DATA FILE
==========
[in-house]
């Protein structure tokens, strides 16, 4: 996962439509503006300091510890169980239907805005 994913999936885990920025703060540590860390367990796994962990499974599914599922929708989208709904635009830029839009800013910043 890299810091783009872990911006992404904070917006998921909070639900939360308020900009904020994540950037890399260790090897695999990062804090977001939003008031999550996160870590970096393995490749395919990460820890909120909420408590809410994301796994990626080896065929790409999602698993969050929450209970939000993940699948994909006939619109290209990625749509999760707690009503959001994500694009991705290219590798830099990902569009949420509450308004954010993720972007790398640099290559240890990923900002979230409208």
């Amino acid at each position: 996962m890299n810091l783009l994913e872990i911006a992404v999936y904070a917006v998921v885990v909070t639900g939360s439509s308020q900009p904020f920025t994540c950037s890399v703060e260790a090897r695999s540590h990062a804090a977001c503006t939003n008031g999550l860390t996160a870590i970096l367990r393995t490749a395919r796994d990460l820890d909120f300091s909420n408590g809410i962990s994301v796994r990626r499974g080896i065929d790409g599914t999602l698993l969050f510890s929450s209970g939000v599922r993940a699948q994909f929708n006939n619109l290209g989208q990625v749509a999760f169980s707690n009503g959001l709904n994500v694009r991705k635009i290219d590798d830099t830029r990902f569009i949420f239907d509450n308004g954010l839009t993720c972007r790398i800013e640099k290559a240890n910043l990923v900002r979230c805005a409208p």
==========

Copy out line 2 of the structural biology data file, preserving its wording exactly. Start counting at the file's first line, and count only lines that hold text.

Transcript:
């Protein structure tokens, strides 16, 4: 996962439509503006300091510890169980239907805005 994913999936885990920025703060540590860390367990796994962990499974599914599922929708989208709904635009830029839009800013910043 890299810091783009872990911006992404904070917006998921909070639900939360308020900009904020994540950037890399260790090897695999990062804090977001939003008031999550996160870590970096393995490749395919990460820890909120909420408590809410994301796994990626080896065929790409999602698993969050929450209970939000993940699948994909006939619109290209990625749509999760707690009503959001994500694009991705290219590798830099990902569009949420509450308004954010993720972007790398640099290559240890990923900002979230409208």